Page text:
Asked  6 Months ago    Answers:  5   Viewed   31 times

Is there any advantage for either approach?

Example 1:

class A {
    B b = new B();

Example 2:

class A {
    B b;

    A() {
         b = new B();


  • There is no difference - the instance variable initialization is actually put in the constructor(s) by the compiler.
  • The first variant is more readable.
  • You can't have exception handling with the first variant.
  • There is additionally the initialization block, which is as well put in the constructor(s) by the compiler:

        a = new A();

Check Sun's explanation and advice

From this tutorial:

Field declarations, however, are not part of any method, so they cannot be executed as statements are. Instead, the Java compiler generates instance-field initialization code automatically and puts it in the constructor or constructors for the class. The initialization code is inserted into a constructor in the order it appears in the source code, which means that a field initializer can use the initial values of fields declared before it.

Additionally, you might want to lazily initialize your field. In cases when initializing a field is an expensive operation, you may initialize it as soon as it is needed:

ExpensiveObject o;

public ExpensiveObject getExpensiveObject() {
    if (o == null) {
        o = new ExpensiveObject();
    return o;

And ultimately (as pointed out by Bill), for the sake of dependency management, it is better to avoid using the new operator anywhere within your class. Instead, using Dependency Injection is preferable - i.e. letting someone else (another class/framework) instantiate and inject the dependencies in your class.

Tuesday, June 1, 2021
answered 6 Months ago

The simple answer is: yes.

The reason is quite simple as well, if you store by value you might either need to move (from a temporary) or make a copy (from a l-value). Let us examine what happens in both situations, with both ways.

From a temporary

  • if you take the argument by const-ref, the temporary is bound to the const-ref and cannot be moved from again, thus you end up making a (useless) copy.
  • if you take the argument by value, the value is initialized from the temporary (moving), and then you yourself move from the argument, thus no copy is made.

One limitation: a class without an efficient move-constructor (such as std::array<T, N>) because then you did two copies instead of one.

From a l-value (or const temporary, but who would do that...)

  • if you take the argument by const-ref, nothing happens there, and then you copy it (cannot move from it), thus a single copy is made.
  • if you take the argument by value, you copy it in the argument and then move from it, thus a single copy is made.

One limitation: the same... classes for which moving is akin to copying.

So, the simple answer is that in most cases, by using a sink you avoid unnecessary copies (replacing them by moves).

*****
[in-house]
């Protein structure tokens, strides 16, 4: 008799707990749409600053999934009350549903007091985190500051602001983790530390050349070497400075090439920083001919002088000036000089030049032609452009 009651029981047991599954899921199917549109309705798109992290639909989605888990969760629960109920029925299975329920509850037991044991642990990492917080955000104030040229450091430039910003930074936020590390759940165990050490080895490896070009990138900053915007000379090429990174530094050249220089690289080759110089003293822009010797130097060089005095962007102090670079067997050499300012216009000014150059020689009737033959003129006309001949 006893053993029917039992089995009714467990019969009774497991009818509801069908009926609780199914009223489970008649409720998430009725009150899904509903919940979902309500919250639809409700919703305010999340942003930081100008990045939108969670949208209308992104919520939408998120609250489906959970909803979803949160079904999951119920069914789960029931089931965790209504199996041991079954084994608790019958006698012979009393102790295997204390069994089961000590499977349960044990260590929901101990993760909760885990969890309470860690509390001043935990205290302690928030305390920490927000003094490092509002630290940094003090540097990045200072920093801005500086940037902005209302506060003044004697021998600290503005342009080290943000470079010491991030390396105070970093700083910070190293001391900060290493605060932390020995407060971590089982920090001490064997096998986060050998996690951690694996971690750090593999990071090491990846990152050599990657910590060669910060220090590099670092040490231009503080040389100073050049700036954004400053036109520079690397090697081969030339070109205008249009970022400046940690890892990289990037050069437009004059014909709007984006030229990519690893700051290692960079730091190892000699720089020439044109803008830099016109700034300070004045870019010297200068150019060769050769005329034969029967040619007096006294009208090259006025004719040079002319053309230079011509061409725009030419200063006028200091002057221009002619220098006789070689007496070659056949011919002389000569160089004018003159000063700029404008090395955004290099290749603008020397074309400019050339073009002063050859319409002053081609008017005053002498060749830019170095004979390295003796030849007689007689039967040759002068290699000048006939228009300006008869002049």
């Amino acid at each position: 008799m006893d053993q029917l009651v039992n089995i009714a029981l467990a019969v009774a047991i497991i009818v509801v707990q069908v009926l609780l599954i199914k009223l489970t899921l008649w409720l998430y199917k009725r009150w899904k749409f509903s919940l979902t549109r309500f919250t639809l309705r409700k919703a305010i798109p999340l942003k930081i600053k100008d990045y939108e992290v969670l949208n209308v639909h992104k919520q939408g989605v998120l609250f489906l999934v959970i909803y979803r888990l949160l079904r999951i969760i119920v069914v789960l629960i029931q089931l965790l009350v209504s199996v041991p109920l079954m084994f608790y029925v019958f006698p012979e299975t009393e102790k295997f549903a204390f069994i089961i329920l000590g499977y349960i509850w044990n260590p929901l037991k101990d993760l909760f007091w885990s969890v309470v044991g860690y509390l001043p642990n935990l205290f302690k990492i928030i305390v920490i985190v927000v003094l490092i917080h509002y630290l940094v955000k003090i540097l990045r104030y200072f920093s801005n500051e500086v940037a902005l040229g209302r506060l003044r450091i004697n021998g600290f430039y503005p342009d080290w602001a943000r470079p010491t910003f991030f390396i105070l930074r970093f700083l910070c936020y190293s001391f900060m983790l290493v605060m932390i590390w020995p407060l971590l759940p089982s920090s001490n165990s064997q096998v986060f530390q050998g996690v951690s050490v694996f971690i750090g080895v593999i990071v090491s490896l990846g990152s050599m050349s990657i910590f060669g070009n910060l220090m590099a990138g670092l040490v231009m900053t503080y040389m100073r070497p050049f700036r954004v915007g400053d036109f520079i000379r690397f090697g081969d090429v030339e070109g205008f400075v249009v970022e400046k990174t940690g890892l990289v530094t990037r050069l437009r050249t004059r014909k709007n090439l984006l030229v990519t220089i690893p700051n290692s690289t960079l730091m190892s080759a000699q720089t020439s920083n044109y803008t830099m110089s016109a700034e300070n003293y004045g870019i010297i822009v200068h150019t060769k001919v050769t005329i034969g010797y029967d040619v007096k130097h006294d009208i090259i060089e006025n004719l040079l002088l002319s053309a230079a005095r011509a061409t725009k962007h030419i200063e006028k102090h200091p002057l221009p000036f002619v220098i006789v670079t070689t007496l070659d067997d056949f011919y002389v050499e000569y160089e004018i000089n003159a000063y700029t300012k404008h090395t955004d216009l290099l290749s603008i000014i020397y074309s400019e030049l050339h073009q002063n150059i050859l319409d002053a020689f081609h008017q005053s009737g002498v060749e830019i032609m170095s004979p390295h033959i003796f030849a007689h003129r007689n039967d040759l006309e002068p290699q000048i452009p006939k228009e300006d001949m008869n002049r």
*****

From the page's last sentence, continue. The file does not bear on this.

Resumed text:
The single limitation is classes for which the move constructor is as expensive (or near as expensive) as the copy constructor; in which case having two moves instead of one copy is "worst". Thankfully, such classes are rare (arrays are one case).

Wednesday, July 28, 2021
answered 4 Months ago

You cannot execute statements freely in a class. They should be inside a method. I recommend you to add this line in the constructor of the class or in a class initialization block.

In class constructor:

public class Test {
    // some instance variables...

    private List<String> list = new ArrayList<>();

    public Test() {
    // methods here...

In class initialization block:

public class Test {
    // some instance variables...

    private List<String> list = new ArrayList<>();

    // methods here...

More info:

  • What's the difference between an instance initializer and a constructor?
Friday, August 6, 2021
answered 4 Months ago

You should use a global Random instance for performance reasons, instead of initializing one each time - see also API.

Please note that:

  • for multi-threaded applications, you should use a ThreadLocalRandom instead, in the form of ThreadLocalRandom.current().next... for each call (see official recommendation on the matter).
  • for cryptographically secure random numbers, use a SecureRandom instead.
Tuesday, August 24, 2021
answered 3 Months ago

I recently discovered ActiveSupport defines class_inheritable_accessor, which does what the class-instance variables do with the advantage that objects are not shared across inheritance, and you can have a default value for the variable when subclassing.

class Foo
  class_inheritable_accessor :x, :y

Foo.x = 1

class Bar < Foo

Bar.x #=> 1
Bar.x = 3
Bar.x #=> 3
Foo.x #=> 1

More info here

Just for completeness: of the two presented options, I prefer going with the class-instance variables, since is often the expected behavior.

Tuesday, November 23, 2021
answered 7 Days ago
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